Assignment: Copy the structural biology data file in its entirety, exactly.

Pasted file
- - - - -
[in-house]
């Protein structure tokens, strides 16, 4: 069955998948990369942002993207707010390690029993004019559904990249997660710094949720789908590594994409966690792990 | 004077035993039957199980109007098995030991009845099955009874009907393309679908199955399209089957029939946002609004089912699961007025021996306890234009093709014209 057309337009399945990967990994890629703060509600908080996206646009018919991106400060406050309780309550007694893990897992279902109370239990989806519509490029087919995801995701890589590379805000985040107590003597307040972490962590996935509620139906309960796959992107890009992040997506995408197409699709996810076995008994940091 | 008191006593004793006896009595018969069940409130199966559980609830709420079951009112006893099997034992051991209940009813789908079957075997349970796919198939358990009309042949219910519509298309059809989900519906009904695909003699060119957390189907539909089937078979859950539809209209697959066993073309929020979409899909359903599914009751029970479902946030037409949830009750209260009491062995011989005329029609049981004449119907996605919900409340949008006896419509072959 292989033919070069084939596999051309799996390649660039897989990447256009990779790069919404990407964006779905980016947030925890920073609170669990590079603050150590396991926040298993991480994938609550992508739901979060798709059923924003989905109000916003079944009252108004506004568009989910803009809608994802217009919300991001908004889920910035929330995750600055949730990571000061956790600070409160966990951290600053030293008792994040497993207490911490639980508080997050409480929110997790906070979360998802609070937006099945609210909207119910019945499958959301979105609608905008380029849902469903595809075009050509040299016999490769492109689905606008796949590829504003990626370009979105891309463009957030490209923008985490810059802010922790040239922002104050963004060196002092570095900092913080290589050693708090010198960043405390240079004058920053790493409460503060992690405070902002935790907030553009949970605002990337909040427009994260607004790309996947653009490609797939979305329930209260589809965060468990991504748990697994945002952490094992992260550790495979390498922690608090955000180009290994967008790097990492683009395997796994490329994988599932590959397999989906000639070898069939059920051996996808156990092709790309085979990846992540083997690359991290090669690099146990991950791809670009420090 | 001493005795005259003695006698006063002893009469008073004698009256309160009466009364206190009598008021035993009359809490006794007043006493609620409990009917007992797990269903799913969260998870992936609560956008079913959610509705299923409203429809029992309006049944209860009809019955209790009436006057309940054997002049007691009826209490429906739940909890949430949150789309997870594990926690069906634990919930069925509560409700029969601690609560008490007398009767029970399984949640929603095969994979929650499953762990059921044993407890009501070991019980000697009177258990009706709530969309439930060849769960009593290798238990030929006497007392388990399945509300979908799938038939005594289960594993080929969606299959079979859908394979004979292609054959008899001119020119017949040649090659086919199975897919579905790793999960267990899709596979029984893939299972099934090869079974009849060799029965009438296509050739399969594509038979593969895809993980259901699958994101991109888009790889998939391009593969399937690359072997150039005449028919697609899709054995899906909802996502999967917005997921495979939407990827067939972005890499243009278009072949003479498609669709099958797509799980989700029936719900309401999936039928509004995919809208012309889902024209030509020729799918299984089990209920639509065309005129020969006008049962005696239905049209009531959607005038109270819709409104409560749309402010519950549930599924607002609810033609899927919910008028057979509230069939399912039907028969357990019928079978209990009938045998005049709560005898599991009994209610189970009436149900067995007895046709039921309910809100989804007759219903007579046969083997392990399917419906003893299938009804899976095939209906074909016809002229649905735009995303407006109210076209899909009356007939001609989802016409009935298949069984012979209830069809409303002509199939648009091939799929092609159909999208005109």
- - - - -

[in-house]
């Protein structure tokens, strides 16, 4: 069955998948990369942002993207707010390690029993004019559904990249997660710094949720789908590594994409966690792990 | 004077035993039957199980109007098995030991009845099955009874009907393309679908199955399209089957029939946002609004089912699961007025021996306890234009093709014209 057309337009399945990967990994890629703060509600908080996206646009018919991106400060406050309780309550007694893990897992279902109370239990989806519509490029087919995801995701890589590379805000985040107590003597307040972490962590996935509620139906309960796959992107890009992040997506995408197409699709996810076995008994940091 | 008191006593004793006896009595018969069940409130199966559980609830709420079951009112006893099997034992051991209940009813789908079957075997349970796919198939358990009309042949219910519509298309059809989900519906009904695909003699060119957390189907539909089937078979859950539809209209697959066993073309929020979409899909359903599914009751029970479902946030037409949830009750209260009491062995011989005329029609049981004449119907996605919900409340949008006896419509072959 292989033919070069084939596999051309799996390649660039897989990447256009990779790069919404990407964006779905980016947030925890920073609170669990590079603050150590396991926040298993991480994938609550992508739901979060798709059923924003989905109000916003079944009252108004506004568009989910803009809608994802217009919300991001908004889920910035929330995750600055949730990571000061956790600070409160966990951290600053030293008792994040497993207490911490639980508080997050409480929110997790906070979360998802609070937006099945609210909207119910019945499958959301979105609608905008380029849902469903595809075009050509040299016999490769492109689905606008796949590829504003990626370009979105891309463009957030490209923008985490810059802010922790040239922002104050963004060196002092570095900092913080290589050693708090010198960043405390240079004058920053790493409460503060992690405070902002935790907030553009949970605002990337909040427009994260607004790309996947653009490609797939979305329930209260589809965060468990991504748990697994945002952490094992992260550790495979390498922690608090955000180009290994967008790097990492683009395997796994490329994988599932590959397999989906000639070898069939059920051996996808156990092709790309085979990846992540083997690359991290090669690099146990991950791809670009420090 | 001493005795005259003695006698006063002893009469008073004698009256309160009466009364206190009598008021035993009359809490006794007043006493609620409990009917007992797990269903799913969260998870992936609560956008079913959610509705299923409203429809029992309006049944209860009809019955209790009436006057309940054997002049007691009826209490429906739940909890949430949150789309997870594990926690069906634990919930069925509560409700029969601690609560008490007398009767029970399984949640929603095969994979929650499953762990059921044993407890009501070991019980000697009177258990009706709530969309439930060849769960009593290798238990030929006497007392388990399945509300979908799938038939005594289960594993080929969606299959079979859908394979004979292609054959008899001119020119017949040649090659086919199975897919579905790793999960267990899709596979029984893939299972099934090869079974009849060799029965009438296509050739399969594509038979593969895809993980259901699958994101991109888009790889998939391009593969399937690359072997150039005449028919697609899709054995899906909802996502999967917005997921495979939407990827067939972005890499243009278009072949003479498609669709099958797509799980989700029936719900309401999936039928509004995919809208012309889902024209030509020729799918299984089990209920639509065309005129020969006008049962005696239905049209009531959607005038109270819709409104409560749309402010519950549930599924607002609810033609899927919910008028057979509230069939399912039907028969357990019928079978209990009938045998005049709560005898599991009994209610189970009436149900067995007895046709039921309910809100989804007759219903007579046969083997392990399917419906003893299938009804899976095939209906074909016809002229649905735009995303407006109210076209899909009356007939001609989802016409009935298949069984012979209830069809409303002509199939648009091939799929092609159909999208005109």